A few years ago, when I bought the DVD of Disney's Peter Pan, I was a little surprised. I'd not seen the film since I was a kid (when, of course, I loved it, along with the rest of the animated canon), and apparently my personality has shifted quite a bit in the intervening years. Peter himself, for example, is wholly unlikeable--he's got no personality at all, save for a vague selfishness, and while every little boy wants to be him, no grown man ever should. (Likewise, I loved Holden Caulfield when I was sixteen, and now I just want to kill him.)
The only human character in the movie--by which I mean the only character who reacts to things more or less the way human beings would react--is that pin-up fairy, Tinkerbell. I recognize that Tinkerbell is problematic in terms of gender and sexuality; I get that she's a collection of stereotypes, from her sexy look to the way she examines her posterior, horrified by its size, in a mirror near the start of the film. But Tinkerbell rings emotionally true. She's in love with an idiot who doesn't appreciate her, who actually grabs her, holds her upside-down, and shakes her so that his new girlfriend can fly away with him. And when she's finally taken all she can stand, she gets so filled with rage that she actually attempts to murder Wendy. Tinkerbell is one tough broad.
Or she was. In an attempt to skew the horrible "Disney Princesses" line of merchandizing to an even younger crowd, the Mouse has just started its "Disney Fairies" line. Now, the Disney Princesses, as aberrant and horrifying as it is, at least makes sense. Little girls watch "Sleeping Beauty" and want to be Aurora. (Then they go to Disney World and get hair extensions and whore clothes and yell at their parents in line. Then my girlfriend almost kills them. It's a good system.) But Tinkerbell isn't the kind of role model I imagine most parents want for their little girls. She doesn't play nice, even if she proves herself capable of self-sacrifice at the end of the film. And besides that, she's really the only canonical Disney fairy--except for Flora, Fauna, and Meriwether, and they're not included in this line.
And so Disney has (a) completely changed Tink; and (b) given her an entire series of politically correct buddies, all of whom live in a magical place called "Pixie Hollow." (You can read more than you want to know about it at the official website.) The fairies are racially diverse but all have basically the same figure, of course, except for their teacher, an overweight matron named "Fairy Mary." I'd be a hypocrite for talking about the homogeneity among their body types because of my affection for the original Tinkerbell (whose figure is, after all, unchanged), and so instead I'm going to rant about the changes made to her character, the bowdlerization of Tinkerbell.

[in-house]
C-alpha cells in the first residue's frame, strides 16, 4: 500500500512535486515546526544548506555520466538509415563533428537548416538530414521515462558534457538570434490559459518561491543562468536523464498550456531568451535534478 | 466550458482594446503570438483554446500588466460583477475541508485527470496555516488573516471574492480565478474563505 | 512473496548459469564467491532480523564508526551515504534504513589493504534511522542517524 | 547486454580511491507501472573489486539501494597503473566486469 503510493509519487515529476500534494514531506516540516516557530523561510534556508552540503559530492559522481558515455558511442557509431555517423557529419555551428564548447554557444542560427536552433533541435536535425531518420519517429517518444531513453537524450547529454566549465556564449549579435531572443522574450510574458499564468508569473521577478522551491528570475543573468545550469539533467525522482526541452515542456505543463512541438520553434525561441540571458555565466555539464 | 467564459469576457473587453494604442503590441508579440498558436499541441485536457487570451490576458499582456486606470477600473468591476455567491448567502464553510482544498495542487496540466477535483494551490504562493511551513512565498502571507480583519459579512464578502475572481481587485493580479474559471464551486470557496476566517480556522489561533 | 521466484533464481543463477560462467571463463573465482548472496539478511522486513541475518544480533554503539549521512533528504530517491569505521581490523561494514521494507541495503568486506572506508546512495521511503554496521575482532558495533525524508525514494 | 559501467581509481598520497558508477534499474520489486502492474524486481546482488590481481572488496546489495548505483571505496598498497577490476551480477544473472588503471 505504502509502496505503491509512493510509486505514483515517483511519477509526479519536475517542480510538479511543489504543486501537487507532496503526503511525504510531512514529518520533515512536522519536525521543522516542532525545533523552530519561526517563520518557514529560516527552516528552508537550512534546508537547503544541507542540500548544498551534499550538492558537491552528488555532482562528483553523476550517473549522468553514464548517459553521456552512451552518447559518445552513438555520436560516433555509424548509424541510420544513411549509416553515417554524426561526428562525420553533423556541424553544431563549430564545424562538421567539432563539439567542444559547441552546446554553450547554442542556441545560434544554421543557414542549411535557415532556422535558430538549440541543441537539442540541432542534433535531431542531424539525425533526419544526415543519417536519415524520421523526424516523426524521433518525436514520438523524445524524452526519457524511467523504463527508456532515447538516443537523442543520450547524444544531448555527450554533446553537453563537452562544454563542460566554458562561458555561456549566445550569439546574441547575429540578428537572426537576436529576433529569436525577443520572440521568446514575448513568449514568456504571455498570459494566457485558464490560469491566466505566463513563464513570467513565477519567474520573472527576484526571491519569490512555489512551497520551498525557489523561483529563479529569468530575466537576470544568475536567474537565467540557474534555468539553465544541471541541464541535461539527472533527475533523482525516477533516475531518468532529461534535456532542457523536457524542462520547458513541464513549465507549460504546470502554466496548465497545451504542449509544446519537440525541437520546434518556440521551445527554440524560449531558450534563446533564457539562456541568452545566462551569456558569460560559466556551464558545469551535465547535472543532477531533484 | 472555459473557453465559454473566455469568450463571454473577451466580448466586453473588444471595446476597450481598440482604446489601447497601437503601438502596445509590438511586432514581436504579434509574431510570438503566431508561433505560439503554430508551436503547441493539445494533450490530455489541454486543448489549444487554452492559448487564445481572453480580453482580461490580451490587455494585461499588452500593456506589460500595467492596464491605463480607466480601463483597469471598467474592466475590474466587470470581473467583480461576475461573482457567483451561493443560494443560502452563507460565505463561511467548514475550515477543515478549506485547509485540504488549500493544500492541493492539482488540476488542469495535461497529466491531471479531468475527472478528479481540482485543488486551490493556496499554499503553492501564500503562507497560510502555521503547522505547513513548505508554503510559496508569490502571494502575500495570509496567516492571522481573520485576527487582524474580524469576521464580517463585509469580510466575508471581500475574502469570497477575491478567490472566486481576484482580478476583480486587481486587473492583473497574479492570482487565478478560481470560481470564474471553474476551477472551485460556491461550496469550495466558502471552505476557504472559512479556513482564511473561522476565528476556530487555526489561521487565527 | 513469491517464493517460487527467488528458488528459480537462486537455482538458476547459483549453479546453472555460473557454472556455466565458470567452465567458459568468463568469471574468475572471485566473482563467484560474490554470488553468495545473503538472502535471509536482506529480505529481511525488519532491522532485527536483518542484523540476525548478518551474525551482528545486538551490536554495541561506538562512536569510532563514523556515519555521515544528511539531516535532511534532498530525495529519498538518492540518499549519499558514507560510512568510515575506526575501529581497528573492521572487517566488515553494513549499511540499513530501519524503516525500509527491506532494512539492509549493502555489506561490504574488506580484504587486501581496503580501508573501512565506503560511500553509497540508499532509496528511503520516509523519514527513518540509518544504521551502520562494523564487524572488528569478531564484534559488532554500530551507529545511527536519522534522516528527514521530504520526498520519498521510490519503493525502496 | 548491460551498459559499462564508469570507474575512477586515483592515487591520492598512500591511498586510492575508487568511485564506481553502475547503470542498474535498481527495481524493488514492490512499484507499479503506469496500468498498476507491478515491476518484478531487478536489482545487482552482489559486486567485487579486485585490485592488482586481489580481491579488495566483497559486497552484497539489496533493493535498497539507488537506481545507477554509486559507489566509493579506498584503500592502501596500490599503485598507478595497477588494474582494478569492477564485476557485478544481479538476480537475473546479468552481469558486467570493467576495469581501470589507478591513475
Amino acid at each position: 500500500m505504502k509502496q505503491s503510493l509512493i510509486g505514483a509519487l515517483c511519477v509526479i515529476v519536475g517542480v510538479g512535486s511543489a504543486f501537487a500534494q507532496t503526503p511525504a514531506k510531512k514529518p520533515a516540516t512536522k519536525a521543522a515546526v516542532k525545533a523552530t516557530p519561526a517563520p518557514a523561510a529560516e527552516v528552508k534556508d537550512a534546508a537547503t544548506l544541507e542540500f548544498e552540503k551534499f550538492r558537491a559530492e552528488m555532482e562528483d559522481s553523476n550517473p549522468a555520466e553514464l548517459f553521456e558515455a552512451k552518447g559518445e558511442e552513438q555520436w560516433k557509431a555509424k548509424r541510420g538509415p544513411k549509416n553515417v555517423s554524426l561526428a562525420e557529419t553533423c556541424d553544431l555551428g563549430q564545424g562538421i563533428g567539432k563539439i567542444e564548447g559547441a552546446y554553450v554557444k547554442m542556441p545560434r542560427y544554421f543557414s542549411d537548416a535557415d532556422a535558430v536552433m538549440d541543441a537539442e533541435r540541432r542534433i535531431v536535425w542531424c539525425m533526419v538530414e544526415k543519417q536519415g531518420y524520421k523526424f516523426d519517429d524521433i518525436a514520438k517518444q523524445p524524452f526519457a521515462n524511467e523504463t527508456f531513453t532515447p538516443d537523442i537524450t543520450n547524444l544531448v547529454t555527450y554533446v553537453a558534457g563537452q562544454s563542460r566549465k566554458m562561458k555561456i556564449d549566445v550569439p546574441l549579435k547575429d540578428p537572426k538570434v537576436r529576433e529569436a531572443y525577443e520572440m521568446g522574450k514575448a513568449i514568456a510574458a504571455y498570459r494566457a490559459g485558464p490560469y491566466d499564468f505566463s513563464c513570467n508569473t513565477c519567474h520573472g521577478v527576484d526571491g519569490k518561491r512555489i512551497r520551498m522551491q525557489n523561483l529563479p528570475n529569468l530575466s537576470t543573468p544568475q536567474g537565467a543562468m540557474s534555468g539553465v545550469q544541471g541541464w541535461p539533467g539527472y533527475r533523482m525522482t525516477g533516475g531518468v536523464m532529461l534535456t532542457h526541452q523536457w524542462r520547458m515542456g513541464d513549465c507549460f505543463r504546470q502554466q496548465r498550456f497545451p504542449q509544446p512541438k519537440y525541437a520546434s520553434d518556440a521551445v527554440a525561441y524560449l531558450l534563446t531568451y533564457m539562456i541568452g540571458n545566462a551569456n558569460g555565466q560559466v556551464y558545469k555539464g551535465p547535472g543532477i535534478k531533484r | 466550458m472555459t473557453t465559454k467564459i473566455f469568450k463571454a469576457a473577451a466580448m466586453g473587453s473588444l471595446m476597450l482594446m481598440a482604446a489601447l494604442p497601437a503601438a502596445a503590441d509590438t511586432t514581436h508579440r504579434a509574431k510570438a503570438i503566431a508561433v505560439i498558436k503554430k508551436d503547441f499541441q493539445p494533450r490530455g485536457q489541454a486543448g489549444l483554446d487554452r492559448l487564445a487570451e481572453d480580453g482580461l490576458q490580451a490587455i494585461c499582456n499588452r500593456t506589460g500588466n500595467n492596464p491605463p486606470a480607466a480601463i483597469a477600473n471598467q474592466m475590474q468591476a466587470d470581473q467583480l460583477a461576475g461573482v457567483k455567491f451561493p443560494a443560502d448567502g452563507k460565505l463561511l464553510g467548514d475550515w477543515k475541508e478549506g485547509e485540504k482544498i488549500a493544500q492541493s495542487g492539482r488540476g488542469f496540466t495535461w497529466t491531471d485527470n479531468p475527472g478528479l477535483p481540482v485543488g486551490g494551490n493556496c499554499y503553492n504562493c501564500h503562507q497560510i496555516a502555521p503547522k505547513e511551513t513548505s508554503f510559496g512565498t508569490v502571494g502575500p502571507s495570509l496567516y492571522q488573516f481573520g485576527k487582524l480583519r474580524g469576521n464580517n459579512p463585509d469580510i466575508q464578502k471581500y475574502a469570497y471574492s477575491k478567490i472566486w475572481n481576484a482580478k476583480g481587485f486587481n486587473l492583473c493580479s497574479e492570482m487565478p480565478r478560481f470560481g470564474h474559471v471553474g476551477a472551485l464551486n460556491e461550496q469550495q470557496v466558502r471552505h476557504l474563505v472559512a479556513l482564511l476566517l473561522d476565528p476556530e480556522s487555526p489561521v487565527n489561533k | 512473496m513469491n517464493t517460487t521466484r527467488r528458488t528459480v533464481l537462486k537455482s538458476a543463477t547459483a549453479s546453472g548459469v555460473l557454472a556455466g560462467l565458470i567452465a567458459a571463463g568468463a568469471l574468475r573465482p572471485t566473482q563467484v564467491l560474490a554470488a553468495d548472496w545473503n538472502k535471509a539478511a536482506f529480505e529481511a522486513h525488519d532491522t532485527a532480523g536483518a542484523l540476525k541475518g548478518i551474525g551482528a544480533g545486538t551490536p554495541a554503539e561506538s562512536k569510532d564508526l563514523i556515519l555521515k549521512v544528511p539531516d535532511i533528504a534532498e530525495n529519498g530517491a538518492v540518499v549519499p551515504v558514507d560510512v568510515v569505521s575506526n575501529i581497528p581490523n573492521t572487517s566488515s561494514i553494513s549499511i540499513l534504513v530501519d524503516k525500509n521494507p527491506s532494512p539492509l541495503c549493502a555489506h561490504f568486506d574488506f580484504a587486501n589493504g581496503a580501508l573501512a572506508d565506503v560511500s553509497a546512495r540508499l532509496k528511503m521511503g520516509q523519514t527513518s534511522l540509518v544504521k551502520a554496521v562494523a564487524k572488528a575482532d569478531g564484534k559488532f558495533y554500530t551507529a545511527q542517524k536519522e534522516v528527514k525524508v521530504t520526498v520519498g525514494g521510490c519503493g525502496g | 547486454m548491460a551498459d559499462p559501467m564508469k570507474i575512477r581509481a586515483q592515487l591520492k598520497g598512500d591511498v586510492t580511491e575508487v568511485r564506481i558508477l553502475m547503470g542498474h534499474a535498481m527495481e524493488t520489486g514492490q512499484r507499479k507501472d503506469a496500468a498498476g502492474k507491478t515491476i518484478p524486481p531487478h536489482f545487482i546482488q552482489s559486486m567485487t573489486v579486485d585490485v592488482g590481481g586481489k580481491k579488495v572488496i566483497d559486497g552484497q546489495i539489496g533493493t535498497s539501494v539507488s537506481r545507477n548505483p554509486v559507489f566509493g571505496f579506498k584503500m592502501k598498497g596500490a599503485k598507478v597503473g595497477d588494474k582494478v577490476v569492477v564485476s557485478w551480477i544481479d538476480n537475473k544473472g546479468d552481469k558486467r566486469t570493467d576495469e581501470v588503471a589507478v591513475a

First of all: I don't think Tink would have friends. I see nothing in Peter Pan that suggests she plays well with anyone, and so it's pretty clear that her fairy buddies were created so that little Madison's parents will have to her buy fifteen backpacks instead of one. And oh, her friends are awful and have the types of names parents who give their children fauxhawks would like: Silvermist, Rosetta, Fawn, etc. In twenty years, are we going to have a rash of adult women named "Iridessa"? Count on it.
The fairies are, of course, precisely and cynically calculated to appeal to every type of little girl (except overweight ones). Fawn is the "rough and tumble tomboy." Silvermist is vaguely Asian and naively optimistic (at least she doesn't ride a dragon or something). There's even a fairy for little girls lost who haven't yet established a sense of self: Prilla, who has no idea what her talent is but loves the color pink.
Most of the other fairies get awesome occupations like animal-fairy or water-fairy. Do you know what Tinkerbell "loves" to do? She loves to repair pots and pans. Dirty pun aside, I'd love to know why come Peter Pan gets to never grow up and to bang mermaids and Indian maidens all day long while Tinker has to stay at home with a welding torch. And why such a domestic occupation? In the film, Tinkerbell wasn't particularly matronly--I get the feeling she only hung around with the idiot lost boys in the hopes that she could surprise Peter in the shower. Here, she's burdened with the responsibility of holding society together. No way the 1953 Tinkerbell would put up with that.
Tink's fact sheet claims that she's a social outcast, and interestingly, she doesn't appear in the lineup with the rest of the fairies but in her own circle off to the side. But in the excerpts from the book series provided on the website, she's friendly and helpful (two words that would never describe her in the film). She also talks.
Disney's mute characters are usually their most expressive ones. Think about Pluto, for example, who never says a word but runs the full gamut of emotions in his face--he's a much more dynamic and expressive character than Mickey Mouse, and he may even be more so than Donald Duck (always my favorite). Likewise, part of Tink's appeal in the film is that she doesn't have to speak the ridiculous dialogue the other characters get. She retains an aura of mystery, which only contributes to her being such a tough broad.
But she's not a tough broad anymore. She does people's repair work mostly because she's such a nice person (1953 Tinkerbell was not nice by any stretch of the imagination), and she's got a cadre of more interesting friends--outcast or no. In short, Tink's turned into a sororiety girl, a "perfect little flirt" who reinforces the status quo and doesn't seem to rock the boat much anymore. (She certainly isn't into murder these days.) I can't wait until my next trip to Disney World, when I will doubtless see eight-year-olds dressed in her outfit and will have to hold the vomit down.